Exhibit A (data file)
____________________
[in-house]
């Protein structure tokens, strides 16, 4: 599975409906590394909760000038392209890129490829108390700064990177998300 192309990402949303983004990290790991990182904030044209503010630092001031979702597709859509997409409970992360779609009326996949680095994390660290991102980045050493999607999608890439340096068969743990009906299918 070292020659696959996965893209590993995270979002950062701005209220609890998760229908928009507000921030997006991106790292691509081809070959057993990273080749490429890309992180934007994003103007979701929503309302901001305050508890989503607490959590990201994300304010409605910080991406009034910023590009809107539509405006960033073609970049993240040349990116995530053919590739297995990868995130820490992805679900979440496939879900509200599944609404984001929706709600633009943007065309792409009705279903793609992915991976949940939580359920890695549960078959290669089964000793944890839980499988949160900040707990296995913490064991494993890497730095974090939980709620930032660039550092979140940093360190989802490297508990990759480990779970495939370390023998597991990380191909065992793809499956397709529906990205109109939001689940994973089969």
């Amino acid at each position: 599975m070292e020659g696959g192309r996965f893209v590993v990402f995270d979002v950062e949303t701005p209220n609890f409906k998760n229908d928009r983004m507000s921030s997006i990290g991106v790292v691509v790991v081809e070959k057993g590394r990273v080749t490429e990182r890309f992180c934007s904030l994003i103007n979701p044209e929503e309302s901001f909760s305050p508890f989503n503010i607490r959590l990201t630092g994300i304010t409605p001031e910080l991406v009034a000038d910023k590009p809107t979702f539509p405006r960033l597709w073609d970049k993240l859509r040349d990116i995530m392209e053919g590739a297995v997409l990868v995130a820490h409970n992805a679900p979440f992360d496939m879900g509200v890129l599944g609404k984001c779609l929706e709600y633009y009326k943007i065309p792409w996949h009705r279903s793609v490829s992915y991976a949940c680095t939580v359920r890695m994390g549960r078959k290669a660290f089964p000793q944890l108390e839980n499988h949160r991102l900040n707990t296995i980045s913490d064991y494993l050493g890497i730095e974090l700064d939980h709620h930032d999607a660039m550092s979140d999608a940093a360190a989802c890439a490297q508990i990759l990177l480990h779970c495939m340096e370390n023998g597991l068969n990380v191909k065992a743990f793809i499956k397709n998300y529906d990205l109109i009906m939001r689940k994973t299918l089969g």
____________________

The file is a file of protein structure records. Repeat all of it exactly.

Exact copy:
[in-house]
């Protein structure tokens, strides 16, 4: 599975409906590394909760000038392209890129490829108390700064990177998300 192309990402949303983004990290790991990182904030044209503010630092001031979702597709859509997409409970992360779609009326996949680095994390660290991102980045050493999607999608890439340096068969743990009906299918 070292020659696959996965893209590993995270979002950062701005209220609890998760229908928009507000921030997006991106790292691509081809070959057993990273080749490429890309992180934007994003103007979701929503309302901001305050508890989503607490959590990201994300304010409605910080991406009034910023590009809107539509405006960033073609970049993240040349990116995530053919590739297995990868995130820490992805679900979440496939879900509200599944609404984001929706709600633009943007065309792409009705279903793609992915991976949940939580359920890695549960078959290669089964000793944890839980499988949160900040707990296995913490064991494993890497730095974090939980709620930032660039550092979140940093360190989802490297508990990759480990779970495939370390023998597991990380191909065992793809499956397709529906990205109109939001689940994973089969």
């Amino acid at each position: 599975m070292e020659g696959g192309r996965f893209v590993v990402f995270d979002v950062e949303t701005p209220n609890f409906k998760n229908d928009r983004m507000s921030s997006i990290g991106v790292v691509v790991v081809e070959k057993g590394r990273v080749t490429e990182r890309f992180c934007s904030l994003i103007n979701p044209e929503e309302s901001f909760s305050p508890f989503n503010i607490r959590l990201t630092g994300i304010t409605p001031e910080l991406v009034a000038d910023k590009p809107t979702f539509p405006r960033l597709w073609d970049k993240l859509r040349d990116i995530m392209e053919g590739a297995v997409l990868v995130a820490h409970n992805a679900p979440f992360d496939m879900g509200v890129l599944g609404k984001c779609l929706e709600y633009y009326k943007i065309p792409w996949h009705r279903s793609v490829s992915y991976a949940c680095t939580v359920r890695m994390g549960r078959k290669a660290f089964p000793q944890l108390e839980n499988h949160r991102l900040n707990t296995i980045s913490d064991y494993l050493g890497i730095e974090l700064d939980h709620h930032d999607a660039m550092s979140d999608a940093a360190a989802c890439a490297q508990i990759l990177l480990h779970c495939m340096e370390n023998g597991l068969n990380v191909k065992a743990f793809i499956k397709n998300y529906d990205l109109i009906m939001r689940k994973t299918l089969g």